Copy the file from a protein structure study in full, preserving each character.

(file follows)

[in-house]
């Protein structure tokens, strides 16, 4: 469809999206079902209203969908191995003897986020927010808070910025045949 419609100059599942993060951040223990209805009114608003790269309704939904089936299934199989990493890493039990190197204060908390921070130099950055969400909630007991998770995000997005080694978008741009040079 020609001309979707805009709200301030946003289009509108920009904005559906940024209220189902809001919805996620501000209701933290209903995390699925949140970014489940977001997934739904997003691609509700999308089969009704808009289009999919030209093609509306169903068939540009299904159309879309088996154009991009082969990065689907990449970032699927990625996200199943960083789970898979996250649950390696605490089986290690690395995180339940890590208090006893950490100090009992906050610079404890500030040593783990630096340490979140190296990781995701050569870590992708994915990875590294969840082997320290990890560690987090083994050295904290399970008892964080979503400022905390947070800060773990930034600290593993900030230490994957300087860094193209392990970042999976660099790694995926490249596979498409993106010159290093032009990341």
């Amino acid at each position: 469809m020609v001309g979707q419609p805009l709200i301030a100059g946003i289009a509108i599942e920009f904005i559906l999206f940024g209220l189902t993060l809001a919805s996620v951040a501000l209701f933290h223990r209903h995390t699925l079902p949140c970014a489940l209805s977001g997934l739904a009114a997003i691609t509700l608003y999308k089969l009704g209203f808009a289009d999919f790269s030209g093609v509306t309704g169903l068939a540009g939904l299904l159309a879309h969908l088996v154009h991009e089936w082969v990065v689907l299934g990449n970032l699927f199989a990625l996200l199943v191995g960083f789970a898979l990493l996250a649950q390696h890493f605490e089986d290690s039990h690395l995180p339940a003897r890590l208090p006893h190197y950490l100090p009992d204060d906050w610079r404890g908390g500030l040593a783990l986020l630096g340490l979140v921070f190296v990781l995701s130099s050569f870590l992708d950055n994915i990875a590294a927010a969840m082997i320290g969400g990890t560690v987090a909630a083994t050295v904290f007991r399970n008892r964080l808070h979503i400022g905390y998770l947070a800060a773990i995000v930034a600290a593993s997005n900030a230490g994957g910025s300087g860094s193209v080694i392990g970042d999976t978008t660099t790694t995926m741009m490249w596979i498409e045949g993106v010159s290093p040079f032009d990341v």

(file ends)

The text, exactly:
[in-house]
């Protein structure tokens, strides 16, 4: 469809999206079902209203969908191995003897986020927010808070910025045949 419609100059599942993060951040223990209805009114608003790269309704939904089936299934199989990493890493039990190197204060908390921070130099950055969400909630007991998770995000997005080694978008741009040079 020609001309979707805009709200301030946003289009509108920009904005559906940024209220189902809001919805996620501000209701933290209903995390699925949140970014489940977001997934739904997003691609509700999308089969009704808009289009999919030209093609509306169903068939540009299904159309879309088996154009991009082969990065689907990449970032699927990625996200199943960083789970898979996250649950390696605490089986290690690395995180339940890590208090006893950490100090009992906050610079404890500030040593783990630096340490979140190296990781995701050569870590992708994915990875590294969840082997320290990890560690987090083994050295904290399970008892964080979503400022905390947070800060773990930034600290593993900030230490994957300087860094193209392990970042999976660099790694995926490249596979498409993106010159290093032009990341």
């Amino acid at each position: 469809m020609v001309g979707q419609p805009l709200i301030a100059g946003i289009a509108i599942e920009f904005i559906l999206f940024g209220l189902t993060l809001a919805s996620v951040a501000l209701f933290h223990r209903h995390t699925l079902p949140c970014a489940l209805s977001g997934l739904a009114a997003i691609t509700l608003y999308k089969l009704g209203f808009a289009d999919f790269s030209g093609v509306t309704g169903l068939a540009g939904l299904l159309a879309h969908l088996v154009h991009e089936w082969v990065v689907l299934g990449n970032l699927f199989a990625l996200l199943v191995g960083f789970a898979l990493l996250a649950q390696h890493f605490e089986d290690s039990h690395l995180p339940a003897r890590l208090p006893h190197y950490l100090p009992d204060d906050w610079r404890g908390g500030l040593a783990l986020l630096g340490l979140v921070f190296v990781l995701s130099s050569f870590l992708d950055n994915i990875a590294a927010a969840m082997i320290g969400g990890t560690v987090a909630a083994t050295v904290f007991r399970n008892r964080l808070h979503i400022g905390y998770l947070a800060a773990i995000v930034a600290a593993s997005n900030a230490g994957g910025s300087g860094s193209v080694i392990g970042d999976t978008t660099t790694t995926m741009m490249w596979i498409e045949g993106v010159s290093p040079f032009d990341v």